Main messages

Updated - Thursday 02 August 2012

The research and implementation experience of SWASH+ reveal both helping and hindering forces behind the success and sustainability of school WASH. On the one hand, individual schools and community have demonstrated creativity and determination in providing school WASH services even within austere environments (see photo essays). Given the undeniable importance of water and sanitation, schools generally provide WASH services given the proper resources, and try to provide them well. For example, when SWASH+ provided schools with a limited supply of hypochlorite solution and educated them about safe water treatment, at least 40% continued treating their water, compared to 4.5% in control schools, even after supplies ran out. (see Top 10 research findings)

On the other hand,  when improvements in school WASH are made, it is the exception, rather than the rule to see those services being consistently provided a year or two or three later. This is in part because schools administrators are more likely to be enthusiastic about the infrastructure components of WASH, such as improved wells and latrines, rather than the “software” components such the availability of soap, the regular cleaning of latrines, and the promotion of handwashing and water treatment, that according to SWASH+ research, make all the difference.

More fundamentally, SWASH+ research points to a insufficient prioritization of school WASH across the nation that manifests itself through a lack of adequate funding for the recurrent costs of school WASH (despite recent significant government investments in infrastructure), a lack of adequate monitoring and information management systems for school WASH, insufficient attention to school WASH in educational materials and lack of support services such as supply chains for parts and latrine emptying services, that would help schools easily manage their school WASH needs over the long term.

Recommendations

Therefore SWASH+ recommends the following for Kenya and similar contexts:

  • Improve accountability through monitoring –School teachers, administrators and pupils must be held accountable for the execution of their respective WASH-related responsibilities.  A study of the use of soapy water as a more practical alternative to bar soap in schools suggests that frequent monitoring visits are one of the drivers of WASH success. The study showed a marked increase in the availability of soapy water over a 5-month period punctuated by regular monitoring visits from project staff; however, after a 1-year period without regular monitoring the availability of soapy water or soap decreased by 60%.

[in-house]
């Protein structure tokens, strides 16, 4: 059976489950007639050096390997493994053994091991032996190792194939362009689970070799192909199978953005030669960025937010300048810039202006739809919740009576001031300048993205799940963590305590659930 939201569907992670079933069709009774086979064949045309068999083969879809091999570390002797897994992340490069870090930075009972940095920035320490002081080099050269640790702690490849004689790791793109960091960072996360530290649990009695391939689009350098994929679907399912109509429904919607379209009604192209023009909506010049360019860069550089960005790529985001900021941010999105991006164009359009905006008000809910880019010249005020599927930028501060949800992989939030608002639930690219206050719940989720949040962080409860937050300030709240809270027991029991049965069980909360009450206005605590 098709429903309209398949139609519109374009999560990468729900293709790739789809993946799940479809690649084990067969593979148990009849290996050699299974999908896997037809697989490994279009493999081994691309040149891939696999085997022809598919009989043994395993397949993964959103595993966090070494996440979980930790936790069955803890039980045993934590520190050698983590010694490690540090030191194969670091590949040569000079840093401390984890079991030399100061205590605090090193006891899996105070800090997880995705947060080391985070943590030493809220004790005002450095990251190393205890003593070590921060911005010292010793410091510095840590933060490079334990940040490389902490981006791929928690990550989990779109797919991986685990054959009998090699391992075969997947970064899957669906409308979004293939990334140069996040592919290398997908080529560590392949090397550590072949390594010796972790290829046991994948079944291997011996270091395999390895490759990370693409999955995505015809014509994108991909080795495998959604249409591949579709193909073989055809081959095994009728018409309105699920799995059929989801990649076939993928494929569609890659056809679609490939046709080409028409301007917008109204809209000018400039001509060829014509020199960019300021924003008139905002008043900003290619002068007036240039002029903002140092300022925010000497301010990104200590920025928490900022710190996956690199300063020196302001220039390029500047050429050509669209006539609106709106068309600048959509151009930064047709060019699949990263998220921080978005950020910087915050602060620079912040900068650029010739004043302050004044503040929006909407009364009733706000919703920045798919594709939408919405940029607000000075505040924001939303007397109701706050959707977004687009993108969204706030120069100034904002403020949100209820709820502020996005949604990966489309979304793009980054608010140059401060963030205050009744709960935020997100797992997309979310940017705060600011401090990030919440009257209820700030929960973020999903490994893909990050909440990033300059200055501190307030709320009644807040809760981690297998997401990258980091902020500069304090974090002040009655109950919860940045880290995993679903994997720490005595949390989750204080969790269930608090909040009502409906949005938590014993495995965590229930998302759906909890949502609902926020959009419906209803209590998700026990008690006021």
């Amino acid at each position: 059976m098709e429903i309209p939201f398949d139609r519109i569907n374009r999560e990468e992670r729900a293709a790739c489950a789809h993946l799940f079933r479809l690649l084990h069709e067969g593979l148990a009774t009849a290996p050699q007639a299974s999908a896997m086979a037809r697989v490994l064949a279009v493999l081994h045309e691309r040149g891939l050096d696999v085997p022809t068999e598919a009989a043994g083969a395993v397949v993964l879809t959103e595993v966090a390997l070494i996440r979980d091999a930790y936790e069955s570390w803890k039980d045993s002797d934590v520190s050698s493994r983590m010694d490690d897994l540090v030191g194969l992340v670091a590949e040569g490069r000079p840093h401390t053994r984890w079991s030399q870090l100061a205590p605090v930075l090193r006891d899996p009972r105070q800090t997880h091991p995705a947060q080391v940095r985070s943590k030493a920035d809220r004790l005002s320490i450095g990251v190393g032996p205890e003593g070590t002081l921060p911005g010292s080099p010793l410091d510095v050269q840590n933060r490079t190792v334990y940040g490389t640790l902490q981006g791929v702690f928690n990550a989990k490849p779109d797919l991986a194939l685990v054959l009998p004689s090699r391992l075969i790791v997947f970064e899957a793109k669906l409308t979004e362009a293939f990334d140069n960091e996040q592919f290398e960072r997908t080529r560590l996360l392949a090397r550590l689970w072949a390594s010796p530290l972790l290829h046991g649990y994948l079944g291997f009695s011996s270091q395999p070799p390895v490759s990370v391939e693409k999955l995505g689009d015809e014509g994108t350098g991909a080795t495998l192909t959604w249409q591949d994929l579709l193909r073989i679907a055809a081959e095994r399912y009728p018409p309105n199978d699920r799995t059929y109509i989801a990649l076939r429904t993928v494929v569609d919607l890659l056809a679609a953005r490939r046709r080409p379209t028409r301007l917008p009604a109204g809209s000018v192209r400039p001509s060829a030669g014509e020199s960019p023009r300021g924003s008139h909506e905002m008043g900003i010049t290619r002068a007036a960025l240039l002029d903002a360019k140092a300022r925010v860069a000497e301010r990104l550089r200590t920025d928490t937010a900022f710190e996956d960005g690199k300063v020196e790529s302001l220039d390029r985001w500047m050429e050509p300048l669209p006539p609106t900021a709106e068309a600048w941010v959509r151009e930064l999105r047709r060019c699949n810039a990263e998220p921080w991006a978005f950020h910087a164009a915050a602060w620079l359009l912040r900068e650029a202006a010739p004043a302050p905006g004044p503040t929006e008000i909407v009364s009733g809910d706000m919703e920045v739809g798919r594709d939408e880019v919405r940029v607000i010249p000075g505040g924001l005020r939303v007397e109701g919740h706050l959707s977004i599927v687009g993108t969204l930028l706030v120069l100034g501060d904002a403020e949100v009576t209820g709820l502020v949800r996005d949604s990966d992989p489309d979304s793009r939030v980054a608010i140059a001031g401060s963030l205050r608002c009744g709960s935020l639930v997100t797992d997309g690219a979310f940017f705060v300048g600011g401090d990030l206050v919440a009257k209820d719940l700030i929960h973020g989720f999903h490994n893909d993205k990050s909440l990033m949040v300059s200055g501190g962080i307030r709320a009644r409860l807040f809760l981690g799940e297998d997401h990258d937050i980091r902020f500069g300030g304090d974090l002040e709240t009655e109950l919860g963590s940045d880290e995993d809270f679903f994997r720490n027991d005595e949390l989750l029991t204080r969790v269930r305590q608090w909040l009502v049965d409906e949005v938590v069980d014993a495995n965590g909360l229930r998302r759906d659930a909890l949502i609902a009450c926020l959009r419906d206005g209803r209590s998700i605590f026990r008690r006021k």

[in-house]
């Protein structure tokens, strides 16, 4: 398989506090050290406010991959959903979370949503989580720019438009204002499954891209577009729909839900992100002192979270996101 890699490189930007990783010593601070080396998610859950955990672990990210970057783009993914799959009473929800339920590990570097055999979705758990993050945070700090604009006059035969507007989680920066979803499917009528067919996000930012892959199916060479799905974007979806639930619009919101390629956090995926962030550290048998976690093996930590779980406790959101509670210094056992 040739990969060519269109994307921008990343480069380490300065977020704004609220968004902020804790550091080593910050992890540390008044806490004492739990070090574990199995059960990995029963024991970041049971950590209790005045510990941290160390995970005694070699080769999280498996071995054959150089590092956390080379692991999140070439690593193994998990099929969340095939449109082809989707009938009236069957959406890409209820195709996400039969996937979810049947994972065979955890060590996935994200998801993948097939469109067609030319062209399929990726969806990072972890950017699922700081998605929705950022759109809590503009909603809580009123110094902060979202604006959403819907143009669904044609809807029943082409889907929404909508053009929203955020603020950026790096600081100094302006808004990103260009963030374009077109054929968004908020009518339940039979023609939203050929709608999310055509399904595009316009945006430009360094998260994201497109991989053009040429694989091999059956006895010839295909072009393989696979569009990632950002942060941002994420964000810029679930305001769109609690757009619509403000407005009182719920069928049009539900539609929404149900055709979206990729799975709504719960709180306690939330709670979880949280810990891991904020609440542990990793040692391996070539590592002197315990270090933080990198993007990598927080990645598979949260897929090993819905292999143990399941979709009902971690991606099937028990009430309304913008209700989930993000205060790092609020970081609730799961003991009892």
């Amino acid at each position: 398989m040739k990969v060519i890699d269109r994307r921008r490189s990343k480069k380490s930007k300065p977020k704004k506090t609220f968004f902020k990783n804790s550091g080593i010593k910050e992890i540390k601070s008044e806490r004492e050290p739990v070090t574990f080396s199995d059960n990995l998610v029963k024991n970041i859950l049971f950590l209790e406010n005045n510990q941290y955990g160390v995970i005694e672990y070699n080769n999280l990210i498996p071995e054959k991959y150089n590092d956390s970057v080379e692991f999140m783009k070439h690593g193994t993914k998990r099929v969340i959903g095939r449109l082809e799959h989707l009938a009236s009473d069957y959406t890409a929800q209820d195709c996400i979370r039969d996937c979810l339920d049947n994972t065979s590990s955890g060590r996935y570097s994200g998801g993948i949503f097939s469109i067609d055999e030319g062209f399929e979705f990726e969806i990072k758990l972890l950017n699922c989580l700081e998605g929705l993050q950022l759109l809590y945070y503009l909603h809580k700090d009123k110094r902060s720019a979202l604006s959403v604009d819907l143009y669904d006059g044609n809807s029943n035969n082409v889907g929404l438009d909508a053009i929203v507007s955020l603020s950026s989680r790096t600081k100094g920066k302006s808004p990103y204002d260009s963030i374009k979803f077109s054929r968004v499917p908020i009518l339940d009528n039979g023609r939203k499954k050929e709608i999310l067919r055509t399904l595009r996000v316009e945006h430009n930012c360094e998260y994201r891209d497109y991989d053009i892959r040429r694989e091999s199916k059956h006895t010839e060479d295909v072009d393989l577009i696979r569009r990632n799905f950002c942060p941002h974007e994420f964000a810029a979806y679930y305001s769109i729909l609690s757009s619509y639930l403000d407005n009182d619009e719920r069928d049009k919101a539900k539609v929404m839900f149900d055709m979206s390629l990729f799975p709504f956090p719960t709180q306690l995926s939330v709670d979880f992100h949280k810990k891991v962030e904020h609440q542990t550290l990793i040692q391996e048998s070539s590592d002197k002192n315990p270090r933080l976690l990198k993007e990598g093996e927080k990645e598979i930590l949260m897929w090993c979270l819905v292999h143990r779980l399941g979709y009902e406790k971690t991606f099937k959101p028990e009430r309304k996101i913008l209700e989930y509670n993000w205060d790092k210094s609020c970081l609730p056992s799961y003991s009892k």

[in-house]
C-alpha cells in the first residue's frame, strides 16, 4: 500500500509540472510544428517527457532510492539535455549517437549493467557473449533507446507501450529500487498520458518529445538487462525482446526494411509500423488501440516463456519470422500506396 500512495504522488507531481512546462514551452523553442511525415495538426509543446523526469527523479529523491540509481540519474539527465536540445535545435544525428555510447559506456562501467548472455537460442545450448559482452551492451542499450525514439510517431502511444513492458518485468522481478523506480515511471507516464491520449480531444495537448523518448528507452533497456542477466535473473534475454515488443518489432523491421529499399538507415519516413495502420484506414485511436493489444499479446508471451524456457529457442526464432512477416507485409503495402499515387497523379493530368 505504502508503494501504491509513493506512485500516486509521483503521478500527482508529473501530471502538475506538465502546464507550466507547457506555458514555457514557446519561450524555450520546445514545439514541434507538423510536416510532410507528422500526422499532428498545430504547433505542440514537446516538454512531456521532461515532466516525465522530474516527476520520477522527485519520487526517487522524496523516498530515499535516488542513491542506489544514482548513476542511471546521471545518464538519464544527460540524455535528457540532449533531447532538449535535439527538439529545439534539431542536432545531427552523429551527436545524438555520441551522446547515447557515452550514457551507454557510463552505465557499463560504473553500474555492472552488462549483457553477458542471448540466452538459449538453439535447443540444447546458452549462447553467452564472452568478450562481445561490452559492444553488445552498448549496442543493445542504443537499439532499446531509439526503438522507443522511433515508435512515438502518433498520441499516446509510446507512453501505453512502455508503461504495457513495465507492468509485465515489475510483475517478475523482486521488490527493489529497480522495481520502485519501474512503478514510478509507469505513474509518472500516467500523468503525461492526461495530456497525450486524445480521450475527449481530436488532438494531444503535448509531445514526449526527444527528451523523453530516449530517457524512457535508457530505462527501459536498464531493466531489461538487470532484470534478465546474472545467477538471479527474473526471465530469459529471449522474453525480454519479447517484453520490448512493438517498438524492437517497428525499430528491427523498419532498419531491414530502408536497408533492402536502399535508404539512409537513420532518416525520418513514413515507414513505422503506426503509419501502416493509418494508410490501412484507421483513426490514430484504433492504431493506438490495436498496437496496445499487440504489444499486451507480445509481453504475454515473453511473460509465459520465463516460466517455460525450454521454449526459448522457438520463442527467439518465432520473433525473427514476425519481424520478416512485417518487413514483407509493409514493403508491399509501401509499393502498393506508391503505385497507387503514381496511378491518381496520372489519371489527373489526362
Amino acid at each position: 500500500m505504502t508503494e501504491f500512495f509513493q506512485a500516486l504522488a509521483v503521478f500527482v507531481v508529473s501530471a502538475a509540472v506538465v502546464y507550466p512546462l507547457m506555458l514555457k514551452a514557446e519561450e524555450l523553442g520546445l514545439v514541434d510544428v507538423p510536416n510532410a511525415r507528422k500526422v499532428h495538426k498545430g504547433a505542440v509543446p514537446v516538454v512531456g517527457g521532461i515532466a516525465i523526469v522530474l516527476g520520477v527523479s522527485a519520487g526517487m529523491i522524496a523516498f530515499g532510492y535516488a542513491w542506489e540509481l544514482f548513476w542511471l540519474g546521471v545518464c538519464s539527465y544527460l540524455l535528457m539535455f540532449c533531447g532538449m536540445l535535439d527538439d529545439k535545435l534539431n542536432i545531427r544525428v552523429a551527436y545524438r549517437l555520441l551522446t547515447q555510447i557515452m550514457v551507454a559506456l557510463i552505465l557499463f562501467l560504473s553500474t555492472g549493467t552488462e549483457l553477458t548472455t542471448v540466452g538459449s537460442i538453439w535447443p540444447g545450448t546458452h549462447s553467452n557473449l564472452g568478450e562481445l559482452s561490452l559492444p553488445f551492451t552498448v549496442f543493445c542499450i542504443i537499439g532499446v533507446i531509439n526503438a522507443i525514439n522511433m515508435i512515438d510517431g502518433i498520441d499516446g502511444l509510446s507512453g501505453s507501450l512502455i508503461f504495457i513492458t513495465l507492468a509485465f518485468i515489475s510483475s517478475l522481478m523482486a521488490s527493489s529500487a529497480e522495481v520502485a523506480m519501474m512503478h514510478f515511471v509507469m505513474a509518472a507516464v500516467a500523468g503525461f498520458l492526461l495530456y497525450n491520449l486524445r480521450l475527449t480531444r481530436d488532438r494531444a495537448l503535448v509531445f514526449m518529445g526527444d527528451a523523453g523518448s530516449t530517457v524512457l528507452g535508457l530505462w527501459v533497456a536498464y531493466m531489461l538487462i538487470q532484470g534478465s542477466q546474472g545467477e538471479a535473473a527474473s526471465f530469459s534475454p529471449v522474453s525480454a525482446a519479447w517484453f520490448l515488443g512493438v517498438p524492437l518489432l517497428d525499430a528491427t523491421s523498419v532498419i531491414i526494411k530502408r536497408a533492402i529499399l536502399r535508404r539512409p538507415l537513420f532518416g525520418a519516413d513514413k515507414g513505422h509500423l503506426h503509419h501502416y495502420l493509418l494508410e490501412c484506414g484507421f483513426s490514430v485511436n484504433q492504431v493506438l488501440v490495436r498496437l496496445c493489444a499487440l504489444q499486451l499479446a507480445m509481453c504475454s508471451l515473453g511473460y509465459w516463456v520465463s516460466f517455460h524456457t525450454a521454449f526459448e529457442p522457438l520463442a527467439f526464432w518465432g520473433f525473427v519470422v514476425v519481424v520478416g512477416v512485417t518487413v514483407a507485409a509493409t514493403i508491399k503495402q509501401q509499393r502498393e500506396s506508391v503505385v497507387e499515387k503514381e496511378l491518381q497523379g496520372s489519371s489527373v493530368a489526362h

• Increase regular funding and budget for consumables – Currently the Kenyan Ministry of Education allocates 10 Kenyan Shillings (US$ 0.13) per primary school pupil per year for electricity, water, and sanitation and another 15ksh (US$ 0.18) per pupil per year for repairs and infrastructure. Although the government is in the process of increasing these budgets, the amount is insufficient for the maintenance and upkeep of school WASH facilities and consumables such as soap.
  • Emphasize behavior change – Within and beyond schools, changes in behaviors and cultural attitudes relating to health and hygiene are necessary for successful school WASH interventions. A nationwide study by the European Journal of Tropical Medicine and International Health (2009) found that only 32% of Kenyans wash their hands after faecal contact. SWASH+ focus group discussions with students, pupils and parents reveal serious lack of knowledge and access to information about menstruation, anal cleansing and other aspects of personal hygiene. School WASH topics must be properly integrated into curricula and fun activities at school level.
  • Plan for long-term maintenance – SWASH+ follow-up visits to schools that received WASH interventions in 2006 and 2007 reveal problems with maintenance of school WASH hardware. This is not only due to lack of funds but also because schools do not have easy access to supplies such as replacement taps for water containers and workmen for repair and maintenance of infrastructure. A supply chain analysis conducted for the SWASH+ project concluded that lack of demand for WASH hardware discourages the participation of the private sector while non-standard technology, such as varied latrine designs, further limits access to local maintenance and repair skills. WASH interventions should plan for sustainability by ensuring access to parts and labor, sufficient geographic concentration of interventions to build demand, and standardization of hardware and designs.